Playing in licensed storyworlds : games, franchises, and fans




Bestor, Nicholas Charles Lyon

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Licensed games—analog or digital games that are made under contract using pre-existing intellectual properties—bring together the narrative trajectories of their storyworld, the production histories of their creation, the affective traces of their fandoms, and the interpersonal dynamics of their play. This dissertation examines the intersection of the industrial practices of licensing, the textual properties of transmediality, and the creative process of worldbuilding through the lens of licensed games. Licensed games have frequently been dismissed as derivative and overly commercial; my aim is to embrace the redundancies and contradictions of licensed games. Licensing, in which owners of intellectual property sell the rights for use of an IP for a limited period, provides the framework but not the boundaries of these ludic paratexts that stage a complex negotiation of popular storyworlds and fannish affect.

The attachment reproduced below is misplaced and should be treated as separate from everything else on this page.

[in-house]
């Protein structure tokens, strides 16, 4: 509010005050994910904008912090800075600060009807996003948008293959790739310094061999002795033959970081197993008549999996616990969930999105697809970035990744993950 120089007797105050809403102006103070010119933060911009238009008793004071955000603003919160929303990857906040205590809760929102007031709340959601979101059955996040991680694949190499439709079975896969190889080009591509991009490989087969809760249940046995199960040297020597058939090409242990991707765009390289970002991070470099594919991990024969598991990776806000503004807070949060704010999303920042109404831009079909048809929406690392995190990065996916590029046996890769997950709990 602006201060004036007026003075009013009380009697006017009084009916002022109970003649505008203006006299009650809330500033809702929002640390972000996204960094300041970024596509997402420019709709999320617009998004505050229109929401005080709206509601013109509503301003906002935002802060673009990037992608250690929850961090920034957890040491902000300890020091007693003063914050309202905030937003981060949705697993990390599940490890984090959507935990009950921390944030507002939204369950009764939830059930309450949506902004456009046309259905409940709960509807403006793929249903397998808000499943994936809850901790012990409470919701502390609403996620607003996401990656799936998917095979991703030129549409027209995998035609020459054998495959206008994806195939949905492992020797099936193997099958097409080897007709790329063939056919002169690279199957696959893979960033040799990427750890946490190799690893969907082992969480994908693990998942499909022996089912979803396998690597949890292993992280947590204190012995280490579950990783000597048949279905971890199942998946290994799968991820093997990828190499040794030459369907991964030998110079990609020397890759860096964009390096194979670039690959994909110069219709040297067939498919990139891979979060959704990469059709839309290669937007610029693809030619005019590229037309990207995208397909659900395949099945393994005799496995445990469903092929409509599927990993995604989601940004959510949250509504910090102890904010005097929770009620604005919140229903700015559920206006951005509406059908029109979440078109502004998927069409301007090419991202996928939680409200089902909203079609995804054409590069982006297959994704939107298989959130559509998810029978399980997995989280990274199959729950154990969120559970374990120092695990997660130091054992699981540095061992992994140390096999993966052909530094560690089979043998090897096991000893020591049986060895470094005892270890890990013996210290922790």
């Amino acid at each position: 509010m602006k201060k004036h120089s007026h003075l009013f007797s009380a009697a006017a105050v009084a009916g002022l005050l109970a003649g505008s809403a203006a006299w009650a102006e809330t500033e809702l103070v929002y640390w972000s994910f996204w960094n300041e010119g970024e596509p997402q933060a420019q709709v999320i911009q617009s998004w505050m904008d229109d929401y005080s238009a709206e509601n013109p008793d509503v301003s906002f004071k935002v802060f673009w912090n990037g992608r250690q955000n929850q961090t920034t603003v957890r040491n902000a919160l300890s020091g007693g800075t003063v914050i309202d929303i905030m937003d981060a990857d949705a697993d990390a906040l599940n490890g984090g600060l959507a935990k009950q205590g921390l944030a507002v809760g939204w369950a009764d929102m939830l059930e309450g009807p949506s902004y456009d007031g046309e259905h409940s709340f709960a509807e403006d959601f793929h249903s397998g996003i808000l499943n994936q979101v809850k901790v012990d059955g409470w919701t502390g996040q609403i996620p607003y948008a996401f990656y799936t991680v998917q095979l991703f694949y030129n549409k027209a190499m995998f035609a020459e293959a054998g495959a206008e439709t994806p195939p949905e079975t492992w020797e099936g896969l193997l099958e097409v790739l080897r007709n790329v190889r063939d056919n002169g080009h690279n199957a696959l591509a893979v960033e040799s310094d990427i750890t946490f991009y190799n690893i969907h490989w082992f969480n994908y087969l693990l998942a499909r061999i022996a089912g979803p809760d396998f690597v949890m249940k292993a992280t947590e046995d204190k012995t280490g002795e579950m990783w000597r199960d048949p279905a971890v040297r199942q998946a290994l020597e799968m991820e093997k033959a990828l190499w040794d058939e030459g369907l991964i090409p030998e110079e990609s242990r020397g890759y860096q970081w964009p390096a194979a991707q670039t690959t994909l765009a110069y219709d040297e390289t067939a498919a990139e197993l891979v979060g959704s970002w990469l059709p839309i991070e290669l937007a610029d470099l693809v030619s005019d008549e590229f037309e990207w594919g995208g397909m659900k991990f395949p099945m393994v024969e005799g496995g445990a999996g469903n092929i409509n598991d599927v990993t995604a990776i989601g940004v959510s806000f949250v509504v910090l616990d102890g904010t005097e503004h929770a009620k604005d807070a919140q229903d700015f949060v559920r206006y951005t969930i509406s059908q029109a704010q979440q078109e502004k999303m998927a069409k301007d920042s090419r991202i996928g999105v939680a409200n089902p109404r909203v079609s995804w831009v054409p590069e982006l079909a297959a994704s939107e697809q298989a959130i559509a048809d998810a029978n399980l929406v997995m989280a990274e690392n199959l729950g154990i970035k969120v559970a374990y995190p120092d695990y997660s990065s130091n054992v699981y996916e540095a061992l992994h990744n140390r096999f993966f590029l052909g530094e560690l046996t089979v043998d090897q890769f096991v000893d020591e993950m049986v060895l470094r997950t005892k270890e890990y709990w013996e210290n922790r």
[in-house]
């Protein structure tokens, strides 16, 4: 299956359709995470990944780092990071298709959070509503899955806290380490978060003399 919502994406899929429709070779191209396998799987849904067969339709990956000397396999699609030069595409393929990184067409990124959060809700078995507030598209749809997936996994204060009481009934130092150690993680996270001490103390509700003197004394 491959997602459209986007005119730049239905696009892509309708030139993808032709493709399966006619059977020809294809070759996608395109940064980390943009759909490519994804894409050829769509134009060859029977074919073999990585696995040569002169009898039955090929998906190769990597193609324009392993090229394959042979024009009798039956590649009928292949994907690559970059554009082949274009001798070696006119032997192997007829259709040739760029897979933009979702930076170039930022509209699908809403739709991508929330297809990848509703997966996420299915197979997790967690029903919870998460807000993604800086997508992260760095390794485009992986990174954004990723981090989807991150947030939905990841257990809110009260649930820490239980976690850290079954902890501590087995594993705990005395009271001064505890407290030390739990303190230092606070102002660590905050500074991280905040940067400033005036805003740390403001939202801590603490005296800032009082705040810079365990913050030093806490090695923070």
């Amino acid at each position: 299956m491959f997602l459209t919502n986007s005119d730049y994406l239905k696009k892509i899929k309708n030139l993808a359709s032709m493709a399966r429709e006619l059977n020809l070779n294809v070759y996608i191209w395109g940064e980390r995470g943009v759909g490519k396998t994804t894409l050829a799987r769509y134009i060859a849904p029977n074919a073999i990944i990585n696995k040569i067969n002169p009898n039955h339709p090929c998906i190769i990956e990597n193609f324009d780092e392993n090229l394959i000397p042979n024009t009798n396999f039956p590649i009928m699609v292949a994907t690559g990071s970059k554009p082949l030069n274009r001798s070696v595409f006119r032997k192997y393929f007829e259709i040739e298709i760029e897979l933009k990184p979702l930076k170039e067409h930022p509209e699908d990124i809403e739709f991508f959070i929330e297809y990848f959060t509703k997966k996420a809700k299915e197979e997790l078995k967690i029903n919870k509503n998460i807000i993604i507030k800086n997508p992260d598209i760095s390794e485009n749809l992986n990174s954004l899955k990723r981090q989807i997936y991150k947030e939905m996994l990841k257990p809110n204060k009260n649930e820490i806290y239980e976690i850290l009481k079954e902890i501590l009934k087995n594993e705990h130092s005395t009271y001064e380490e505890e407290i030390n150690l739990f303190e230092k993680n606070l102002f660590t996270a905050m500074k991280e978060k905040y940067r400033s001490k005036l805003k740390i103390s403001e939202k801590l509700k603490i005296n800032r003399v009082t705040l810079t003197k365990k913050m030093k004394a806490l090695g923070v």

In this dissertation, I explore how three different popular storyworlds are built and shared, explored and negotiated, experienced and felt. The first chapter examines how games have contributed to the growth and continuation of the Star Wars universe. In the second chapter, I survey how the design of rules in games based on the A Song of Ice and Fire / Game of Thrones franchise inflects and influences engagement with Westeros. And in my final chapter, I explore what I call a post-licensed game, Warhammer 40,000: Conquest, and the frequently fraught communal process of supporting a card game once its licensing and production have ended.

These licensed games provide richly textured case studies of the negotiation between industrial stakeholders, texts, and fans. Utilizing a combination of textual analysis, participant observation and interviews with players, I argue that licensed games are a fertile medium through which popular brands, franchises, and storyworlds are productively transmediated. How these games draw upon the subjective and affective dimensions of our investment in popular storyworlds reveals much about game design, media franchising, and the creative processes of worldbuilding inherent to both. Licensed games allow us to play in a storyworld, and their modes of engagements foreground the playful ways we experience and understand the transmedially expansive franchises that dominate popular culture.


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